Players to watch: Bautista has something to prove after a down year and he’s the type of player that will make the most of it. He is still an incredibly disciplined and powerful hitter, so don’t be surprised if he surpasses 35 home runs again. Also, Marcus Stroman is a big game pitcher and will have a huge bounce back year.



After trading two of its best players from a team that lost 84 games a year ago, Chicago will be tough to watch in 2017. More trades should come too, as the White Sox are undergoing a full teardown. As tough as it can be, it’s the right decision, as the team was going nowhere with the core they had in place. Instead, the White Sox have stockpiled a collection of talented prospects in hopes of a quick turnaround.

Player to watch: One of those prospects, Yoan Moncada, has higher upside than just about anyone in baseball. The speedster, who was acquired in the Chris Sale trade, will likely be called up to the White Sox sometime during the summer. That will give White Sox fans a look into what the future could hold, along with a lengthy list of other potential impact call-ups.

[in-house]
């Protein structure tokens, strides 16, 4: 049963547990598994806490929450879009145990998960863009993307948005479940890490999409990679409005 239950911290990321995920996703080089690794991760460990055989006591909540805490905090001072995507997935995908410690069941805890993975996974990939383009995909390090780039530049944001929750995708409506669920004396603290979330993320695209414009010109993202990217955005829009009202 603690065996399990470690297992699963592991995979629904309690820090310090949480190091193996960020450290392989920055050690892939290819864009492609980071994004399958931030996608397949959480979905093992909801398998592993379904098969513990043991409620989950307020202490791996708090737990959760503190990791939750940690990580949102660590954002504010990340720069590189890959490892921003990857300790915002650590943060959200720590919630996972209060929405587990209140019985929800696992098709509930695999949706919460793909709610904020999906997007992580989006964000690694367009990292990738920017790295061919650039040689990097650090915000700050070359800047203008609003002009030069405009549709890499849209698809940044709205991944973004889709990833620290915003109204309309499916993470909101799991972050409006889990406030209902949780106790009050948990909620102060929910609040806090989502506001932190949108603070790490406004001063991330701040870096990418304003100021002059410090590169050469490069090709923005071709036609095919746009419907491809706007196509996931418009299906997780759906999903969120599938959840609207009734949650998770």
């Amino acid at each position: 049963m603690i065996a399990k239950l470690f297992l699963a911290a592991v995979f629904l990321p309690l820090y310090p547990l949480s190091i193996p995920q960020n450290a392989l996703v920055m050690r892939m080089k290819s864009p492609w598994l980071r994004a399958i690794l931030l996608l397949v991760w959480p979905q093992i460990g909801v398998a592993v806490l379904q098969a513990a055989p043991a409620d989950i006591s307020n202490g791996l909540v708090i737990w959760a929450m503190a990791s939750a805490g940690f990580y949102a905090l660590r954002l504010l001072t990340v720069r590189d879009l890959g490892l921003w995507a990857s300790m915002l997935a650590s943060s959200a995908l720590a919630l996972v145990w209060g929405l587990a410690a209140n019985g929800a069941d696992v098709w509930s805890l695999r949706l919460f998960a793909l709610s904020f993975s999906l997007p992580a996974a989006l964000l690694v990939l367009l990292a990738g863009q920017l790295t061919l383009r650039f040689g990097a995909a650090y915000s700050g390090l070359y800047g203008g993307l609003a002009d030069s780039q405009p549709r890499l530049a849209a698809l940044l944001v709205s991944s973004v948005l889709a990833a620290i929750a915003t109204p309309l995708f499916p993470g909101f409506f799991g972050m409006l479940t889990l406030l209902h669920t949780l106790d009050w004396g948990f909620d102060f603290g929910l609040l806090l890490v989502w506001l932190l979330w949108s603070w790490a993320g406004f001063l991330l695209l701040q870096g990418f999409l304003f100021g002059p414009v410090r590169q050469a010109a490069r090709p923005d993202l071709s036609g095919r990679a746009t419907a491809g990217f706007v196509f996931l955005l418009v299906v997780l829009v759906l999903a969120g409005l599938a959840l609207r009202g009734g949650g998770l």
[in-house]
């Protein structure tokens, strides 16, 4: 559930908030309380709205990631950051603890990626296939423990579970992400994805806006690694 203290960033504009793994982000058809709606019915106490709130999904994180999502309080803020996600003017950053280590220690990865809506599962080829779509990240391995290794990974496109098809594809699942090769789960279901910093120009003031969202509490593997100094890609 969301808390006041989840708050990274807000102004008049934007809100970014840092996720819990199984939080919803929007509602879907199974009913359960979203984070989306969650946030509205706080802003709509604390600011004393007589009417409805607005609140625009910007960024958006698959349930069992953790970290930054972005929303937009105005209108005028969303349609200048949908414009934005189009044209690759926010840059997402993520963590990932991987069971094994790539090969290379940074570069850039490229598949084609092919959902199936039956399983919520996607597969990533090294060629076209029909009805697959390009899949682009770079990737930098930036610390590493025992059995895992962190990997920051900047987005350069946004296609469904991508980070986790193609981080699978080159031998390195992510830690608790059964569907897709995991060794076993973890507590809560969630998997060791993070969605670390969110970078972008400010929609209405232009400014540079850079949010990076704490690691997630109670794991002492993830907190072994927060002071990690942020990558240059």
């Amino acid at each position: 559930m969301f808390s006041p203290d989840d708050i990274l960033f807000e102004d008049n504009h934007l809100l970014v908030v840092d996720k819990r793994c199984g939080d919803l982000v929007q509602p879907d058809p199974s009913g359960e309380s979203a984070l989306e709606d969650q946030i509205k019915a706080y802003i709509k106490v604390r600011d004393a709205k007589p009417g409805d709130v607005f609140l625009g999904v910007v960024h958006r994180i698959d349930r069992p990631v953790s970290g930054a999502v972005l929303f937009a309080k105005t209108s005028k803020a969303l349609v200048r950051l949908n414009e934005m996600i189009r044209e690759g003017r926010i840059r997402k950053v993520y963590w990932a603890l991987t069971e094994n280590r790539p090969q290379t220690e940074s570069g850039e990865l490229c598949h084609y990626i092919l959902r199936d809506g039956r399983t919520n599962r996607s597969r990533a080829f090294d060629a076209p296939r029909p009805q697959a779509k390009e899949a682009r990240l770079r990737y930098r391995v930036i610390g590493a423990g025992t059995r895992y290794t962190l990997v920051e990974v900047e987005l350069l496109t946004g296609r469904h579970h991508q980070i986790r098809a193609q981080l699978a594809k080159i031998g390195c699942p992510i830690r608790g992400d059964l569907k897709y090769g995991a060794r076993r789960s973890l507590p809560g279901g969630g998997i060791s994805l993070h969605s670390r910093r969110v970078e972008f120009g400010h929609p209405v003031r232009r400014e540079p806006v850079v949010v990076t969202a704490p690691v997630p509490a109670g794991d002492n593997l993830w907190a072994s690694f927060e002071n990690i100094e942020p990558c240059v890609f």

Cleveland may have been a surprise World Series team last year, but a repeat would hardly be stunning. When Cleveland reached the Fall Classic, they did it without two of their top three starting pitchers in the postseason and without Michael Brantley for nearly the entire season. With those players returning, plus the addition of slugger Edwin Encarnacion, this isn’t only the best team in the AL, but maybe the best in all of baseball.

Player to watch: How well Brantley will play is still a huge question mark, but if he perform anywhere close to the level he was at before his injuries, Cleveland will be adding one of the most underrated, dynamic players in the game to an already great lineup.